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Revista Facultad de Odontología Universidad de Antioquia

Print version ISSN 0121-246X

Rev Fac Odontol Univ Antioq vol.30 no.2 Medellín Jan./June 2019 

Literature review

Clinical practice guidelines for the surgical endodontic management of post-treatment periapical disease** ***

Guía de práctica clínica para el manejo quirúrgico en endodoncia de la enfermedad periapical postratamiento

Lina María García-Serrano1 

Diana Carolina Lara-Rodríguez1 

Claudia C. García-Guerrero2  * 

1 DDS, Endodontics Specialist, Grupo de investigación INVENDO, Facultad de Odontología, Departamento de Ciencias Básicas y Medicina Oral, Universidad Nacional de Colombia, Bogotá DC. Colombia. Email:,

2 DDS, Endodontics Specialist, MSc in Dentistry. Grupo de investigación INVENDO, Facultad de Odontología, Departamento de Ciencias Básicas y Medicina Oral, Universidad Nacional de Colombia, Bogotá DC. Colombia. Email:



in Colombia, persisting post-endodontic disease has been reported by up to 45%, validating the use of secondary alternative therapies, like endodontic microsurgery (EM). The aim of this study was to systematically-and with reliable scientific evidence-develop de Novo Clinical Practice Guidelines for the surgical endodontic management of post-treatment periapical disease (PPD), with more accurate recommendations for therapeutic decisions and preferences consulted with both practitioners and patients.


the guidelines developers team identified EM as a topic in the literature and established the scope, objective, questions, and outcomes, which were analyzed using the scientific evidence reported in secondary or primary clinical studies. A first screening identified titles and abstracts for each question asked. The validity of the selected studies was quantified with tools like AMSTAR or SIGN. Finally, the strength of recommendations and the quality of evidence were confirmed with GRADE.


concepts like PPD, EM indication, use of local anesthetics, antibiotics and presurgical anti-inflammatory drugs, effect of magnification, implementation of cone beam computed tomography, hemostasis, retrograde filling, and control time were integrated, supporting each topic with relevant evidence, experts’ recommendations, and even good practice points.


this document is considered a tool with sufficient evidence for clinical decision-making in EM.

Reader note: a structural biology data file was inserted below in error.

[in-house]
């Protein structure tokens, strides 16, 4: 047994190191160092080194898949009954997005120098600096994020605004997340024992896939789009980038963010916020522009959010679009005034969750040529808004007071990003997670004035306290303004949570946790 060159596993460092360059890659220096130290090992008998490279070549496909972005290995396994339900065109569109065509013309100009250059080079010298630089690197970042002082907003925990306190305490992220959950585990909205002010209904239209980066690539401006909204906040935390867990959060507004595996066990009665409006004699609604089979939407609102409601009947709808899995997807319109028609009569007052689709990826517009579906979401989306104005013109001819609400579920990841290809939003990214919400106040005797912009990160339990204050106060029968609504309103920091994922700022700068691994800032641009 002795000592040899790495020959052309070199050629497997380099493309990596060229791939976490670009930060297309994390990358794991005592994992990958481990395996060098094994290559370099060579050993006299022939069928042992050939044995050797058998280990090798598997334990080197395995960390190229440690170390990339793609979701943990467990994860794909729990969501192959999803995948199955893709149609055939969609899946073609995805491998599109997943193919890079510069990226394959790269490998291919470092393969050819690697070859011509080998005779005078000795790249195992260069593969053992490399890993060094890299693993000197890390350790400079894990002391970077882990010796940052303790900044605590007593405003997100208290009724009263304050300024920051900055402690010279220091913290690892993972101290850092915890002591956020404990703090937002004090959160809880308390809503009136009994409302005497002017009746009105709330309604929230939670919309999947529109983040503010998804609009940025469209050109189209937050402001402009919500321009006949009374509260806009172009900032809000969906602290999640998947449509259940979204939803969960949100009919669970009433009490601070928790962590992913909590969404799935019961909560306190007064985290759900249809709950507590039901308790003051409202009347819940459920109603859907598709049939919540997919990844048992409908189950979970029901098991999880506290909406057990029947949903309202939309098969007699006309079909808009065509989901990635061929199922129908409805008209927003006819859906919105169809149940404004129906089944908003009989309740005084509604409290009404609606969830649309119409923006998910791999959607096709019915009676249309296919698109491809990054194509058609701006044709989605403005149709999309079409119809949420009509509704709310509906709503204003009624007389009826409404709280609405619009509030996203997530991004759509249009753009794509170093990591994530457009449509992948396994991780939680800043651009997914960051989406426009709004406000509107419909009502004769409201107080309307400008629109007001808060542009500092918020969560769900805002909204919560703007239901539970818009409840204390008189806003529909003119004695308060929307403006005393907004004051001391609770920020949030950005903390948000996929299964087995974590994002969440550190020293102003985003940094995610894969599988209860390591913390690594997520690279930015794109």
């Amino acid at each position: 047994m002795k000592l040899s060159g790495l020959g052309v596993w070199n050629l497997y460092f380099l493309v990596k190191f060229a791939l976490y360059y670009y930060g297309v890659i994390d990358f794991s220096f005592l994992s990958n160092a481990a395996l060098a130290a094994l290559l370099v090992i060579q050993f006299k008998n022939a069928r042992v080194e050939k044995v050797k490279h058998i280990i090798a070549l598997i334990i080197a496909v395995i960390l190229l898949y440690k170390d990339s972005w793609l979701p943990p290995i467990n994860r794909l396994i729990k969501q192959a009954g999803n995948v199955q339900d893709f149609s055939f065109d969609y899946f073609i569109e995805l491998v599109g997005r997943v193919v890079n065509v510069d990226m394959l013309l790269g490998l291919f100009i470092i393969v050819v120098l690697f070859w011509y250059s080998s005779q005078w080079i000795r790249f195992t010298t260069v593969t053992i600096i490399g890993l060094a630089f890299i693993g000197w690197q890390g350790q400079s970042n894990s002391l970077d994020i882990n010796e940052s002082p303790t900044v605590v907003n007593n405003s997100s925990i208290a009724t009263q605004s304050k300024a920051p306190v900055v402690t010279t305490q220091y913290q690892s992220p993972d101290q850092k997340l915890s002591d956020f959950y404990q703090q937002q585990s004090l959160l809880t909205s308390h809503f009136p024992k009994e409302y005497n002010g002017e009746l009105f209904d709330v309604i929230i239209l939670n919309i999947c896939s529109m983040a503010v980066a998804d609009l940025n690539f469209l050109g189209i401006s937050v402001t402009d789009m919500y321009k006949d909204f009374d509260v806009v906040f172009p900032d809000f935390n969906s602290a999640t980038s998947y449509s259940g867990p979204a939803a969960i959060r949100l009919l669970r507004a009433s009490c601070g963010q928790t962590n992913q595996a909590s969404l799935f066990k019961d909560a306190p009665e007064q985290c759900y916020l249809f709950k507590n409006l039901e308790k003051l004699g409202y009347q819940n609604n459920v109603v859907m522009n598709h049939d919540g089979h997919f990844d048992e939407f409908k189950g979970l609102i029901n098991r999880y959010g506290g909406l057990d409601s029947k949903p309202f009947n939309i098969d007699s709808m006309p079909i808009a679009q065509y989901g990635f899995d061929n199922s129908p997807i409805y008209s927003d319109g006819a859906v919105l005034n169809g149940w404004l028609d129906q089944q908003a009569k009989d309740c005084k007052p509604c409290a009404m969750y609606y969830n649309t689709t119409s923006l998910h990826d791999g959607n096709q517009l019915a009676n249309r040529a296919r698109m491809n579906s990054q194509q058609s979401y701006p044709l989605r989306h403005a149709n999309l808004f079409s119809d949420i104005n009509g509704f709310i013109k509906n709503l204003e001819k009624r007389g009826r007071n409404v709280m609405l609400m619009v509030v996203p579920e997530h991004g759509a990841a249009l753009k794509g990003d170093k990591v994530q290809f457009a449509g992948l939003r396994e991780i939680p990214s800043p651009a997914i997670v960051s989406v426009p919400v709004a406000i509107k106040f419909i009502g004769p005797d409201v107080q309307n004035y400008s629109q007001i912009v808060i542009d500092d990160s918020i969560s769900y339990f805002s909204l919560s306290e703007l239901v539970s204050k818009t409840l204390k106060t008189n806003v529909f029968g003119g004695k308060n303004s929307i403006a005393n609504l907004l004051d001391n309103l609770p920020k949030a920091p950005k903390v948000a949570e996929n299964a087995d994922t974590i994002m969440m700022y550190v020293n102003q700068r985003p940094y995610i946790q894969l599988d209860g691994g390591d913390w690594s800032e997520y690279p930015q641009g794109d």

Keywords: apicectomy; endodontics; clinical practice guidelines as subject; evidence-based dentistry; periapical periodontitis; periapical tissue.



en Colombia, la persistencia de enfermedad posendodoncia ha sido reportada hasta en un 45%, lo cual justifica propuestas terapéuticas secundarias, como la microcirugía endodóntica (ME). El objetivo del presente estudio consistió en desarrollar sistemáticamente, y con evidencia científica confiable, una Guía de Práctica Clínica de Novo para el manejo quirúrgico en endodoncia de la enfermedad periapical postratamiento (EPP), con las recomendaciones más acertadas frente a decisiones y preferencias terapéuticas consultadas a profesionales y pacientes.


el grupo desarrollador de la guía identificó el tópico ME y estableció el alcance, el objetivo, las preguntas y los desenlaces, analizados mediante la evidencia científica registrada a partir de estudios clínicos secundarios o primarios. Un primer tamizaje identificó títulos y resúmenes para cada pregunta formulada. La validez de los estudios seleccionados se cuantificó con las herramientas AMSTAR o SIGN. Finalmente, la fuerza de las recomendaciones y la calidad de la evidencia se constataron con la herramienta GRADE.


se integraron los conceptos de EPP, indicación de la ME, uso de anestésicos locales, antibióticos y antinflamatorios prequirúrgicos, efecto de la magnificación, implementación de la tomografía computarizada de haz cónico, hemostasia, materiales de retroobturación y el tiempo de control, sustentando cada tópico con la evidencia, la recomendación de los expertos y en ocasiones con las premisas de las buenas prácticas.